I want to ask a few questions for anyone reading today: what triggers fear (of others) for you and what would you have done as me/ my summer roommate.
Last summer I was subletting an apartment on the Upper West Side (86 & Columbus). Every day I walked to the subway two avenues over to get on the 1 train. Along the walk to and from work, I saw people of color. But they were usually the doormen of buildings and/or nannies. Over time it really started to grate on me and I started to dread the long walk to and from the train. I never got the head nod or other signs of affirmation typically excepted in those scenarios.
One day with keys in hand after work (it was still light out), I came up to my summer apartment (there was no doorman) behind a woman who had entered the first door of two doors to get into the building. The woman in front of me before she would open the second door said “Excuse me, do you live here?”
I dryly said “Yeah, I do.” I unlocked the second door, walking past her, and stomped my feet up the stairs until I reached my door. I closed it with a slam as she was heading to the apartment above.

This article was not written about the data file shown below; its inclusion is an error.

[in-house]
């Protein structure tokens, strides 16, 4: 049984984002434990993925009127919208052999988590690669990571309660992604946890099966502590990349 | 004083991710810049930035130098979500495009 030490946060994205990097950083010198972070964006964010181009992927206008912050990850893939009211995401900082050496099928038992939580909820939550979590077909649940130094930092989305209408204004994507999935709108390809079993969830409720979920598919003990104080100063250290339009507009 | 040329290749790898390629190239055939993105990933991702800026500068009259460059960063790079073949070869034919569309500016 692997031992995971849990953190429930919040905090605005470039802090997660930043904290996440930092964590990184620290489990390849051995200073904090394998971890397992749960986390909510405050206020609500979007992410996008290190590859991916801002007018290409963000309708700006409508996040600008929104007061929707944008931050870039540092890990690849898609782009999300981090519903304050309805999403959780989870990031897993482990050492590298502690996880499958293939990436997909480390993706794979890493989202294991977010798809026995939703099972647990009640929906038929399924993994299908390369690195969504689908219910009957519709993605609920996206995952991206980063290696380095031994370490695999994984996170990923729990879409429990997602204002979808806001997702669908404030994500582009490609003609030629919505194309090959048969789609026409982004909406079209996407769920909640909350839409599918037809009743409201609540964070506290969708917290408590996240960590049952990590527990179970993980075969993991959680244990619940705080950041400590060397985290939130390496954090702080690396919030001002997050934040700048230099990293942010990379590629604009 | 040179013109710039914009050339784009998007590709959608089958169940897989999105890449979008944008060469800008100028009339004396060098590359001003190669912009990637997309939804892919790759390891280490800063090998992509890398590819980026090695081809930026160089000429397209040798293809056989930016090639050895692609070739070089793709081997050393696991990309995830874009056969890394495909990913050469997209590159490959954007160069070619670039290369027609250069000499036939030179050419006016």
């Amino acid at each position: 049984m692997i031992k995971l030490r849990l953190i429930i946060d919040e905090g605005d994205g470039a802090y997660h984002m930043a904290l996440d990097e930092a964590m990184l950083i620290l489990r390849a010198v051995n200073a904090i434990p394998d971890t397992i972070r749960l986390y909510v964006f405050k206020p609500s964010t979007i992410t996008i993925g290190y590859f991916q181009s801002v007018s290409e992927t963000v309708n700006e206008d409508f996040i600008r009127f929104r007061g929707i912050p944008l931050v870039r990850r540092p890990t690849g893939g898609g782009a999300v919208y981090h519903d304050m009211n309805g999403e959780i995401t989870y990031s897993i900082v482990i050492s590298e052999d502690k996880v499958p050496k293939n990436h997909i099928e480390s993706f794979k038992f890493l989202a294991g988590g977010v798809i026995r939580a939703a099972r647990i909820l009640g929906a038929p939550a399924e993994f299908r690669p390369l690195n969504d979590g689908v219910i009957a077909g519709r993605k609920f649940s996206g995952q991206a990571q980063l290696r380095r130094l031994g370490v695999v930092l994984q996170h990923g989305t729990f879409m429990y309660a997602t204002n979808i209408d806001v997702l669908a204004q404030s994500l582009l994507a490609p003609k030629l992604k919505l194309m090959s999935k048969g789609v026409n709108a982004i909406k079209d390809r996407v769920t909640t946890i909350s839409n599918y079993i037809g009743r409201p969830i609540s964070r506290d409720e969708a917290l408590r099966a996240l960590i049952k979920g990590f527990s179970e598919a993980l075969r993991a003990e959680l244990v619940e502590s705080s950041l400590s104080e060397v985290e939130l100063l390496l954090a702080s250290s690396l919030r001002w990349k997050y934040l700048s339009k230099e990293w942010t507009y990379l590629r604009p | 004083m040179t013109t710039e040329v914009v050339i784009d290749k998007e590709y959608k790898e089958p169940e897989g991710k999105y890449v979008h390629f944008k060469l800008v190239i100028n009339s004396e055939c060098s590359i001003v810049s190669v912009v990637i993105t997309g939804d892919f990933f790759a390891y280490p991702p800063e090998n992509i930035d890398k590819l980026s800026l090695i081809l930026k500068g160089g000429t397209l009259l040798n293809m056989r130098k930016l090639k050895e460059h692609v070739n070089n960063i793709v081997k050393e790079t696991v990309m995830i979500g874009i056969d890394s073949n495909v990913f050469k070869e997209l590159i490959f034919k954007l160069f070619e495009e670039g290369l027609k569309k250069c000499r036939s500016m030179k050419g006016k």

*Knock Knock* I heard a few minutes later. It was her. She had come down to apologize and said “She didn’t mean anything by it.” I shrugged and closed the door again, maybe even saying “sure” dryly again.
My roommate for the summer was sitting on the couch the entire time and said nothing. No acknowledgment of what he had heard. No defense of her or of me. Nothing.
Separately and to this day, every single time I enter a doorman building I am stopped and asked which apartment I’m going to or who am I there to see. In NYC or DC. It always happens. On the UWS or Midtown East or NoMa. It always happens. Even when I had the keys to a friends apartment on the UES, it happened.
So I’m left to ponder the questions from the outset: what about me triggers fear and if you were in my situation (or that of my silent roommate) what would you do. See my cover photo for what I think the answer might be, but…maybe I’m wrong. And can I “fix” this? Should I have to “fix” this? And whose problem is it really?
Part of a 28-day series of reflections, stories and feelings for Black History Month 2017. Read all parts (here).